The mm-wavelength sky reveals the initial phase of structure formation, at all spatial scales, over the entire observable history of the Universe. Over the past 20 years, advances in mm-wavelength detectors and camera systems have allowed the field to take enormous strides forward – particularly in the study of the Cosmic Microwave Background – but limitations in mapping speeds, sensitivity and resolution have plagued studies of astrophysical phenomena. In fact, limitations due to inherent biases in the ground-based mm-wavelength surveys conducted over the last 2 decades continue to motivate the need for deeper and wider-area maps made with increased angular resolution. TolTEC is a new camera that will fill the focal plane of the 50m diameter Large Millimeter Telescope (LMT) and provide simultaneous, polarization-sensitive imaging at 2.0, 1.4, and 1.1mm wavelengths. The instrument, now under construction, is a cryogenically cooled receiver housing three separate kilo-pixel arrays of Kinetic Inductance Detectors (KIDs) that are coupled to the telescope through a series of silicon lenses and dichroic splitters. TolTEC will be installed and commissioned on the LMT in early 2019 where it will become both a facility instrument and also perform a series of 100 hour “Legacy Surveys” whose data will be publicly available. The initial four surveys in this series: the Clouds to Cores Legacy Survey, the Fields in Filaments Legacy Survey, the Ultra-Deep Legacy Survey and the Large Scale Structure Survey are currently being defined in public working groups of astronomers coordinated by TolTEC Science Team members. Data collection for these surveys will begin in late 2019 with data releases planned for late 2020 and 2021. Herein we describe the instrument concept, provide performance data for key subsystems, and provide an overview of the science, schedule and plans for the initial four Legacy Survey concepts.
The next generation of cosmic microwave background (CMB) experiments, such as CMB-S4, will require large arrays of multi-chroic, polarisation-sensitive pixels. Arrays of lumped-element kinetic inductance detectors (LEKIDs) optically coupled through an antenna and transmission line structure are a promising candidate for such experiments. Through initial investigations of small prototype arrays, we have shown this compact device architecture can produce intrinsic quality factors < 10^5, allowing for MUX ratios to exceed 10^3. Moreover, we have demonstrated that additional noise from two-level systems can be reduced to an acceptable level by removing the dielectric from over the capacitive region of the KID, while retaining the microstrip coupling into the inductor. To maximise the efficiency of future focal planes, it is desirable to observe multiple frequencies simultaneously within each pixel. Therefore, we utilise the proven transmission line coupling scheme to introduce band-defining structures to our pixel architecture. Initially targeting the peak of the CMB at 150-GHz, we present a preliminary study of these narrow-band filters in terms of their spectral bandwidth and out of band rejection. By incorporating simple in-line filters we consider the overall impact of adding such structures to our pixel by investigating detector performance in terms of noise and quality factor. Based on these initial results, we present preliminary designs of an optimised mm-wave diplexer that is used to split-up the 150 GHz atmospheric window into multiple sub-bands, before reaching the absorbing length of the LEKID. We present measurements from a set of prototype filter-coupled detectors as the first demonstration towards construction of large-format, multi-chroic, antenna-coupled LEKIDs with the sensitivity required for future CMB experiments.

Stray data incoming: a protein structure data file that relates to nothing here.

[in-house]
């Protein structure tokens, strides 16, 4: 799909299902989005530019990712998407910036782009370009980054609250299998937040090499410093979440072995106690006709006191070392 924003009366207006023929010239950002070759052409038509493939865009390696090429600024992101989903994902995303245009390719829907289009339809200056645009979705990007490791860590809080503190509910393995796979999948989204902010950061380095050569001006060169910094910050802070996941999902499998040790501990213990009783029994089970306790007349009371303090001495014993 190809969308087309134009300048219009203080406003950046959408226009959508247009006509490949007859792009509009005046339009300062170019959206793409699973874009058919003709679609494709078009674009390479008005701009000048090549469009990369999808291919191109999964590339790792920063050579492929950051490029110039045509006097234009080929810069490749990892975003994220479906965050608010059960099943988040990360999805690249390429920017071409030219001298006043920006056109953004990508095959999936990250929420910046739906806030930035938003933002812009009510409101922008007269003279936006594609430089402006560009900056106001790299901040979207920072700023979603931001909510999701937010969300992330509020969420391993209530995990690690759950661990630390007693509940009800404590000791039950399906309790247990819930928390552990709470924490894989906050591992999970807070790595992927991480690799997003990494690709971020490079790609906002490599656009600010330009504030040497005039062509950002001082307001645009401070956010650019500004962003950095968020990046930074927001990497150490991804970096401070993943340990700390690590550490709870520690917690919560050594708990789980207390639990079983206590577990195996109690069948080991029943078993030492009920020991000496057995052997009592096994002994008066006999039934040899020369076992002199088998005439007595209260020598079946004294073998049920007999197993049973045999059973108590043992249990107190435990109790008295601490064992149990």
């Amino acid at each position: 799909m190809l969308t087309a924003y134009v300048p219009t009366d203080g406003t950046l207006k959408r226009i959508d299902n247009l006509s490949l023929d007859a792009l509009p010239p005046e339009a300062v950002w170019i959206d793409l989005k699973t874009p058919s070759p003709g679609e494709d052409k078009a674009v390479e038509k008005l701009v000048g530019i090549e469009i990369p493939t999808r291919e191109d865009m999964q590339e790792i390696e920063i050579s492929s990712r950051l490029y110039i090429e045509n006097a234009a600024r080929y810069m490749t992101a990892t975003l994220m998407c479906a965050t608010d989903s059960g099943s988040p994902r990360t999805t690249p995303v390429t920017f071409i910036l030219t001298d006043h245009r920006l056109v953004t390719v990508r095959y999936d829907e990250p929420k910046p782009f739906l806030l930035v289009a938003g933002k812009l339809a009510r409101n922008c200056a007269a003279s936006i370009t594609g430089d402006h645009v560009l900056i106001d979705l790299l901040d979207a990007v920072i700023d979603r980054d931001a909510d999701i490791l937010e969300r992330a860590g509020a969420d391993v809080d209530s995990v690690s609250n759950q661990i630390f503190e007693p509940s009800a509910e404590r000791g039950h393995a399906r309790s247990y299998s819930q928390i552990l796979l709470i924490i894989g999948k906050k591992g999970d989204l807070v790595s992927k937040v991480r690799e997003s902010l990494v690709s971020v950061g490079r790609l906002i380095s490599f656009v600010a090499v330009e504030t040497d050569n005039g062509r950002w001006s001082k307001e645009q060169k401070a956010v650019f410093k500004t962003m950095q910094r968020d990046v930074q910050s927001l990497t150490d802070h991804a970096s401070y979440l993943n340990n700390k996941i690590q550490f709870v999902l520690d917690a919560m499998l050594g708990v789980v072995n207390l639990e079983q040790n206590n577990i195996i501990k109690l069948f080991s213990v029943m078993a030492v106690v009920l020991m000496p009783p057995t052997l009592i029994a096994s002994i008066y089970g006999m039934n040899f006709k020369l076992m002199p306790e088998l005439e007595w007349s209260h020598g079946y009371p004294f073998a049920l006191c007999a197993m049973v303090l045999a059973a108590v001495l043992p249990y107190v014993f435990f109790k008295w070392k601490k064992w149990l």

The Mexico-UK Sub-millimetre Camera for AsTronomy (MUSCAT) is a large-format, millimetre-wave camera consisting of 1,500 background-limited lumped-element kinetic inductance detectors (LEKIDs) scheduled for deployment on the Large Millimeter Telescope (Volcán Sierra Negra, Mexico) in 2018. MUSCAT is designed for observing at 1.1 mm and will utilise the full 40 field of view of the LMTs upgraded 50-m primary mirror. In its primary role, MUSCAT is designed for high-resolution follow-up surveys of both galactic and extra-galactic sub-mm sources identified by Herschel. MUSCAT is also designed to be a technology demonstrator will provide the first on-sky demonstrations of novel design concepts such as horn-coupled LEKID arrays and closed continuous cycle miniature dilution refrigeration.
Here we describe some of the key design elements of the MUSCAT instrument such as the novel use of continuous sorption refrigerators and a miniature dilutor for continuous 100-mK cooling of the focal plane, broadband optical coupling to Aluminium LEKID arrays using waveguide chokes and anti-reflection coating materials as well as with the general mechanical and optical design of MUSCAT. We will explain how MUSCAT is designed to be simple to upgrade and the possibilities for changing the focal plane unit that allows MUSCAT to act as a demonstrator for other novel technologies such as multi-chroic polarisation sensitive pixels and on-chip spectrometry in the future. Finally, we will report on the current status of MUSCAT's commissioning.